If you find yourself wondering if automation can improve prefab manufacturing efficiency, look no further than the auto industry. Henry Ford started it all in 1913 and the auto industry has been increasing efficiency, lowering costs, improving quality and working safer ever since.  The same will be true in construction. 

Automation will undoubtedly advance your business if it is implemented responsibly.  The following insights will help you pull that off.

Humans are still an integral part of the manufacturing process.  It is not uncommon for an auto company to invest 100’s of millions of dollars (sometimes billions) in a fully-automated vehicle assembly plant.  Yet, 2000+ people still work in that plant! 


There are 2 reasons for this;

The Right Mix

Technology has come a long way since 1913.  A long, long way.  However, there are still a significant number of tasks that well-trained humans are better suited for. Car makers expertly balance the benefits of humans and automation. You should too. It is critically important that your automation partner understands which tasks are conducive to automation and which tasks are not. 

Projects with the highest probability of generating a return on investment must be executed first. Follow the lead of auto companies and use the optimal balance of humans and automation to maximize efficiency. Then, use the proceeds to take on higher-complexity projects.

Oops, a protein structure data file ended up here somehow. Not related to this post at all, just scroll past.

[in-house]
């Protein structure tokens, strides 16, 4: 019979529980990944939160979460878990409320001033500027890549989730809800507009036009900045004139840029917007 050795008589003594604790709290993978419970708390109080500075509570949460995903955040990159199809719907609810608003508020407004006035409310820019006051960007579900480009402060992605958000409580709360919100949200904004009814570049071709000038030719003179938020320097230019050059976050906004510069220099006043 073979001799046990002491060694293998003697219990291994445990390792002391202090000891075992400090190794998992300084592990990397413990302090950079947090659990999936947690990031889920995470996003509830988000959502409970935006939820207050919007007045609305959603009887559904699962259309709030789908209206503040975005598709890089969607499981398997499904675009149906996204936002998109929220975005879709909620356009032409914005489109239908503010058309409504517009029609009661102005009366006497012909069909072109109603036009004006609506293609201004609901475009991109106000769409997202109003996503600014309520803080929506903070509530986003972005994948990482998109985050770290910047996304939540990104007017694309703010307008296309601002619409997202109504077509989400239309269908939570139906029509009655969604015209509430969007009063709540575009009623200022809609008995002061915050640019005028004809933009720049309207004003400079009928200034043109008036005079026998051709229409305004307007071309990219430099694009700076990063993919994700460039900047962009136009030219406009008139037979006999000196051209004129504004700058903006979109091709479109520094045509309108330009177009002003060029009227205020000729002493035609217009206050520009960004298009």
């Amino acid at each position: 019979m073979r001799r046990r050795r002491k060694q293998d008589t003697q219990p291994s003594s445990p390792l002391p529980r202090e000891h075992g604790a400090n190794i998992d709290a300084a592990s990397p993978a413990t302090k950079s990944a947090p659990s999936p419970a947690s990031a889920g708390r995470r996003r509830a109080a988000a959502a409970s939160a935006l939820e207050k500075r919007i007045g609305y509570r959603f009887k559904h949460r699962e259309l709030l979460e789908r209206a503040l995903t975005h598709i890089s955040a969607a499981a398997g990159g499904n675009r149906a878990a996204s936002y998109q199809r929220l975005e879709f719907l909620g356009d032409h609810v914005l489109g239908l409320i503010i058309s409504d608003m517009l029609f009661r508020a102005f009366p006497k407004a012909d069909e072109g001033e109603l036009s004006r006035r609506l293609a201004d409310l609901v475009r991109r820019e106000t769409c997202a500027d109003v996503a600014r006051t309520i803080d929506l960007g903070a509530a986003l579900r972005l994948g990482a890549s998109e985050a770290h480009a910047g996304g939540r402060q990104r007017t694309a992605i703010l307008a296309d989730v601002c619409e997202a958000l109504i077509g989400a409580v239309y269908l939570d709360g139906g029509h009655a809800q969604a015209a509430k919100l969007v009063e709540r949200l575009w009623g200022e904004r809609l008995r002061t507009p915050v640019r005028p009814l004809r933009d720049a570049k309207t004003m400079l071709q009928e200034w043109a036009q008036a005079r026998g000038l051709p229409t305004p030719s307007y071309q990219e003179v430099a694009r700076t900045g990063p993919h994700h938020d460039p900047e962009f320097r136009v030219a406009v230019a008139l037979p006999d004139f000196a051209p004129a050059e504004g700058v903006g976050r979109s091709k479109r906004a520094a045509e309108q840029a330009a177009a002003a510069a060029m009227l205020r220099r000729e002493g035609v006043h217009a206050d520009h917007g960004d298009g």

A Manufacturing Approach

Automation presents a tremendous opportunity but too often customers focus entirely on acquisition and not enough on operating and maintaining their new technologies.  Referring back to the vehicle assembly plant example, a significant portion of the 2000+ employees are engineering and maintenance personnel who make sure the automation runs as expected. Operations would not be possible without this supporting cast. 

Further, automated plants are required to have significant spare parts inventory on hand.  As a manufacturing process becomes more dependent on automation the tolerance for downtime decreases. So, experiencing downtime while waiting for a spare part quickly becomes unacceptable. 

In conclusion, an investment in automation has an extremely high probability of generating a solid return. However, you must consider the cost of ownership in addition to the capital cost of acquiring automation equipment. Once again, it is absolutely critical that your automation partner has the knowledge and experience to help you predict and manage these costs. 


Mike Wynnyk , Vice President | Brave Control Solutions